You. MUST. Approve

A reader in the Department of Labor passes along the latest bit of Enforced Goodthink from the Ubergruppenfuhrer in charge of the place:

From: Secretary Hilda Solis [mailto:Secretaryhildasolis@dol.gov]
Sent: Thursday, June 23, 2011
Subject: A Lesson from Bayard Rustin

Dear Colleagues:

This week, our elevator poster features Bayard Rustin.  Too many people don’t know who he was and what he did.  That’s a shame.
Rustin was a counselor to A. Philip Randolph and Rev. Martin Luther King.  He was also the chief organizer of the 1963 March on Washington where Dr. King delivered his famous “I Have a Dream” speech—an event I believe changed our country in so many positive ways.
Rustin was also gay, and at the time, other people’s homophobia, fear and intolerance compromised his effectiveness and his potential.  He had to stay “behind the scenes” and was rarely credited publicly for his amazing skill and accomplishments.  As a result, and until fairly recently, he was “written out” of the civil rights movement’s history.
There’s a lesson here, and I think it’s relevant to each and every one of us. As we do our work to create jobs, spur economic growth, keep workplaces safe and free of discrimination, and ensure that the American people are educated and trained to be the most competitive in the world . . . every U.S. Department of Labor employee’s talent must be brought to these important tasks.
We don’t have a person to lose–across our nation and here at the department. 
The administration takes this seriously.  That’s why we repealed “Don’t Ask. Don’t Tell” so that gay, lesbian and bisexual Americans can serve openly in the armed forces; required hospitals receiving Medicare/Medicaid funds to allow visitation rights and medical decision-making rights to LGBT patients; and made sure that the Census counted everyone—including LGBT couples.  And I take great satisfaction that our own Wage and Hour Division clarified that the Family and Medical Leave Act covers LGBT parents.  Later this month, I’m convening a meeting between agency heads and transgender advocacy groups to explore ways in which DOL can break down barriers for transgender workers.
Within the Labor Department, we’re doing things–big and small–to make sure that our LGBT employees can be their most effective and reach their full potential.  It starts by respecting them.  And it’s reinforced by educating others.
In April, we expanded the protections outlined in our internal equal opportunity policies to highlight the prohibition of discrimination on the basis of gender identity.  Additionally, the policies reiterated the department’s prohibition of discrimination and discriminatory harassment on the basis of sexual orientation.  On June 1st–at my direction–we hung the first-ever LGBT Pride banner above the entrance to the Frances Perkins building.  Earlier today, we screened a documentary about Bayard Rustin here in the FPB.  We’ve provided copies of the video to our regional offices and have encouraged them to sponsor similar events.  I’ve instructed the Wirtz Library to screen the film for any employees who would like to watch it, individually or as a group.  My office is happy to partner with any agency or group that would like to screen the film.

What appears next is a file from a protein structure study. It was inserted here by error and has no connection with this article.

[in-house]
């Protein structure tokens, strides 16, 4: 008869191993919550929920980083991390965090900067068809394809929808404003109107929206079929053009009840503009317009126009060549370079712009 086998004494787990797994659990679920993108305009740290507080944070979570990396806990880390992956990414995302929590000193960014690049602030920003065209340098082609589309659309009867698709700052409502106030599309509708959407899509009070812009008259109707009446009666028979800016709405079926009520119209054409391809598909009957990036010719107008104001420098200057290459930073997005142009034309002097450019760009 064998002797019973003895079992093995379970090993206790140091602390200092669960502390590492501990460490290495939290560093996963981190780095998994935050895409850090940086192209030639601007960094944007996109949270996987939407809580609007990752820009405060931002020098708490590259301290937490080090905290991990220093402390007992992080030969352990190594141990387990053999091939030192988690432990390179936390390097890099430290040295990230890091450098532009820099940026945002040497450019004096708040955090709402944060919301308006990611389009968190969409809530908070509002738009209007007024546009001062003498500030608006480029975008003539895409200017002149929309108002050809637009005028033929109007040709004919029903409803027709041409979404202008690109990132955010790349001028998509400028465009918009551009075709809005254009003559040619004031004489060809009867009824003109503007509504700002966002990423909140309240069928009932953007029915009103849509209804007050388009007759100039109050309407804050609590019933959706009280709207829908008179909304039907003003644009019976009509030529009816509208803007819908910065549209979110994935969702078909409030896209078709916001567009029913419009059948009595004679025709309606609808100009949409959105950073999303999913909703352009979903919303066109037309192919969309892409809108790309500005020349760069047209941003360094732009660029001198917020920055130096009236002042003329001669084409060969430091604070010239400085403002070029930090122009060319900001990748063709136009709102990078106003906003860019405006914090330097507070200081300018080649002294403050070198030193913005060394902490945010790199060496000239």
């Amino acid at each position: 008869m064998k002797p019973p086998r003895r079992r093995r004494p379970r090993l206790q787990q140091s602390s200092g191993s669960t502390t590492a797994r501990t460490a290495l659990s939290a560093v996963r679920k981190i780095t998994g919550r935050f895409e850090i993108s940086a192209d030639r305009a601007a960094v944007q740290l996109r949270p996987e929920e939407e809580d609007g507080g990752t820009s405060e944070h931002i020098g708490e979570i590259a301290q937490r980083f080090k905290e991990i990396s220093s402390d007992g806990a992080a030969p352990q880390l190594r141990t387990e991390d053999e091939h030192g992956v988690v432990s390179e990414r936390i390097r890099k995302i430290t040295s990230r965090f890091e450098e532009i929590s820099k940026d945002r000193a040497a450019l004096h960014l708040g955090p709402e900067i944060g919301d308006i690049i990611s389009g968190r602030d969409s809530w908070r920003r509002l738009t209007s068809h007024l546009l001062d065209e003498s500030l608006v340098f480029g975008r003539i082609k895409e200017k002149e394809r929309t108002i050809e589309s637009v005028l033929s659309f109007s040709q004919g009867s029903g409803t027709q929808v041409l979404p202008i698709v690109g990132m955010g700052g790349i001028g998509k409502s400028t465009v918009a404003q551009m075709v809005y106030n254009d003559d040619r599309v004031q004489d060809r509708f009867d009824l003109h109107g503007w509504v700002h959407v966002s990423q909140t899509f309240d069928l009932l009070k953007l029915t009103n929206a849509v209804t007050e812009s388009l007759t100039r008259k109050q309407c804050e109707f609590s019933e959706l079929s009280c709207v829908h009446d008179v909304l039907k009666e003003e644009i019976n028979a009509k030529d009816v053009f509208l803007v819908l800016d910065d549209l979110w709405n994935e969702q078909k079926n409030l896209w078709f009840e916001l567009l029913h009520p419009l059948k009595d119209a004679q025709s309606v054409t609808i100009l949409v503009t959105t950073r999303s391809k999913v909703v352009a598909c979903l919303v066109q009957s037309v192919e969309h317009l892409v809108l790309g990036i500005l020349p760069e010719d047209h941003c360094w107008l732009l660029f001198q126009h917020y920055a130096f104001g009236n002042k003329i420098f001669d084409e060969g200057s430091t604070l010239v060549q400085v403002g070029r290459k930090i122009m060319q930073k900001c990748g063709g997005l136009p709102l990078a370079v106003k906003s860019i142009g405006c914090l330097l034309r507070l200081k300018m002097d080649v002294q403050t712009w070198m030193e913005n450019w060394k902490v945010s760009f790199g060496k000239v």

And we also put up our LGBT Pride elevator poster.  For the past two years we have used the posters to celebrate our achievements, recognize our colleagues and articulate our mission.
I’ve spent my life in politics and public service, so I encourage debate and dialogue.  I have said many times that I want to hear from our employees if they have legitimate issues or concerns.  But I will not tolerate disrespect to others.  And I do not consider vandalizing government property a constructive, effective or professional way to communicate one’s views.  As I stated in a similar message two years ago, respect for one another is “non-negotiable” at the U.S. Department of Labor.
Let me be absolutely clear: The U.S. Department of Labor is a welcoming, diverse and inclusive workplace.  We value everyone.  We embrace people’s individuality and celebrate their diversity, talents and contributions.  I know the vast majority of employees throughout the department share this view and live these values every single day.  I do not believe the actions of a few define who we are or what we believe.
So I hope you will join me in making this message even more obvious to all of our colleagues and to everyone who comes to any of our offices.  The LGBT Pride poster will remain up in the FPB elevators for the rest of the month.  Employees in the FPB are encouraged to report defaced, damaged or missing posters to extension 3-5001 so they can be immediately replaced.  The LGBT Pride “billboard” will remain up on LaborNet for the rest of the month.  The poster will be available to any employee at any location who wants to hang it on their office door, cubicle or break/common area.   Contact Beverly Eaves at 202/693-4654, and it will be provided to you.
Bayard Rustin–who led a movement of non-violence with Dr. King–once said: “When an individual is protesting society’s refusal to acknowledge his dignity as a human being, his very act of protest confers dignity on him.”  Let’s not forget this legacy. Let’s make him proud.
Sincerely,
Hilda L. Solis

U.S. Secretary of Labor

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